# Time dilation thought experiment clarification

1. Oct 19, 2011

### localrob

Sorry for yet another time dilation question.
I have a couple example problems that I can't seem to explain.

1) A ship leaves the Sun and heads for Earth at 0.5c. An observer on Earth would see the the light from the sun take 8 min, and the ship take 16 min.
The pilot's clock would show it took 16 min, but once he lands and they compare clocks, wouldn't the pilot's clock be 16min and the observer's clock be greater than 16 min?

2) If I'm driving a car at 0.5c, then someone turns a light on behind me(shooting at me), because the speed of light is the same for all frames of reference, I would see the light approaching me at c. Right? Light can't go slower than c.

2. Oct 19, 2011

### Matterwave

1) The Pilot's clock should not show 16 minutes, it should show something shorter than that.

2) Yes, the light would approach you at c, even in your reference frame.

3. Oct 19, 2011

### localrob

1) During his flight, his clock would tick normally though, right?
So wouldn't it appear to him that he has traveled for 16min but to observers it appears he's traveled for longer?
I mean, both clocks in their own reference frames would be ticking normally. Once he decelerates and lands they would break symmetry. So who's clock would be "right"? (I'm not sure if "right" is even the correct way to think about it)

4. Oct 19, 2011

### Matterwave

To the pilot, his clock ticks "regularly"; however, he thinks the distance from the Sun to the Earth is shorter than 8 light minutes due to length contraction.

5. Oct 19, 2011

### localrob

Yes that makes sense. Thanks.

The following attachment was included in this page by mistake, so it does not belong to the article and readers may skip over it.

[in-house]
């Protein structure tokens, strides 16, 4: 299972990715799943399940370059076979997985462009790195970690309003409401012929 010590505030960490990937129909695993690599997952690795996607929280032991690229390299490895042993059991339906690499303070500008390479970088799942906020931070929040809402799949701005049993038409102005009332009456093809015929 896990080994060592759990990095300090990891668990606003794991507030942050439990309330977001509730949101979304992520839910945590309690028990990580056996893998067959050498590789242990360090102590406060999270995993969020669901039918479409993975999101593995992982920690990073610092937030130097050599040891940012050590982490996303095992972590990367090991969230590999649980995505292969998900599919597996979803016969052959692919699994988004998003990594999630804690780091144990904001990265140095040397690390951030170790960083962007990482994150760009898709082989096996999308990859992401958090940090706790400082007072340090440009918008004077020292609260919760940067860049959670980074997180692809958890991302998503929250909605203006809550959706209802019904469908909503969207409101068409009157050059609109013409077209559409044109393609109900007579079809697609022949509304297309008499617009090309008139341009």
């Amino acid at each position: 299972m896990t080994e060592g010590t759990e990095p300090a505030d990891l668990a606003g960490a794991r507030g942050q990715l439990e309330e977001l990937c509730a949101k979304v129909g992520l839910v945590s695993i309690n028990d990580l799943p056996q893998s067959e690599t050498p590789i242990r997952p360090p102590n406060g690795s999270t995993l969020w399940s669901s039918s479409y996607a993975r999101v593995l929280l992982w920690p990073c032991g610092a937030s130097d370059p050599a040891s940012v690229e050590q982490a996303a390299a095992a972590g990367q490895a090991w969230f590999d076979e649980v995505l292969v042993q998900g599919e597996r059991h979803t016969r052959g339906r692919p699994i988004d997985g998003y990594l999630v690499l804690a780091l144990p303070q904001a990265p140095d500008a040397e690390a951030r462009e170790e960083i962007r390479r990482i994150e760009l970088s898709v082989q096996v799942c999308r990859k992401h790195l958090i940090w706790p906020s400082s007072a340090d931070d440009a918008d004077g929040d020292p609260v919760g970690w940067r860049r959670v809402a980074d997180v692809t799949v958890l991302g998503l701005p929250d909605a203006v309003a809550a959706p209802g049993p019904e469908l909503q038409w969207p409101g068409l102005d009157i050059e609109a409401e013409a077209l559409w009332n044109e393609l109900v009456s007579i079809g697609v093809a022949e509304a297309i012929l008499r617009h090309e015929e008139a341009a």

6. Oct 19, 2011

### ghwellsjr

Just remember that in the Sun-Earth frame, it will take 8 minutes after the ship leaves the Sun for the Earth observer to see both the light from the Sun at the instant of the launch and the launch of the ship. By that time, the ship is already half way to Earth. Then in the next 8 minutes, the Earth observer will see the ship make its trip to Earth and meanwhile, he will watch another 8 minutes of light from the Sun reach the earth.

When you say that an Earth observer sees that the light from the sun takes 8 minutes, what you really mean is that he sees the sun as it was 8 minutes earlier, he doesn't actually observe the light progressing from the Sun to the Earth but he can see the ship's progress from the Sun to the Earth and it takes half the time as it really took because he doesn't see the start of the trip until 8 minutes later.

Now, because the pilot is traveling at 0.5c, his clock will be running slow according to the Sun-Earth frame by a factor of one over gamma which is 0.866 so his clock will advance by 13.86 minutes during the trip but because he is traveling towards the Earth observer, it will appear to the Earth observer that the clock is running fast by the Relativistic Doppler factor of 1.732. In other words, this factor is 13.86 (the time interval on the pilot's clock) divided by 8 (the time interval on the Earth's clock).

Just like you can't watch the progress of light coming from the sun, you cannot observe the progress of any other light coming at you so you cannot tell how fast it is traveling. But in Special Relativity, we define the speed of light's propagation to be c.

Last edited: Oct 19, 2011
7. Oct 19, 2011

### ghwellsjr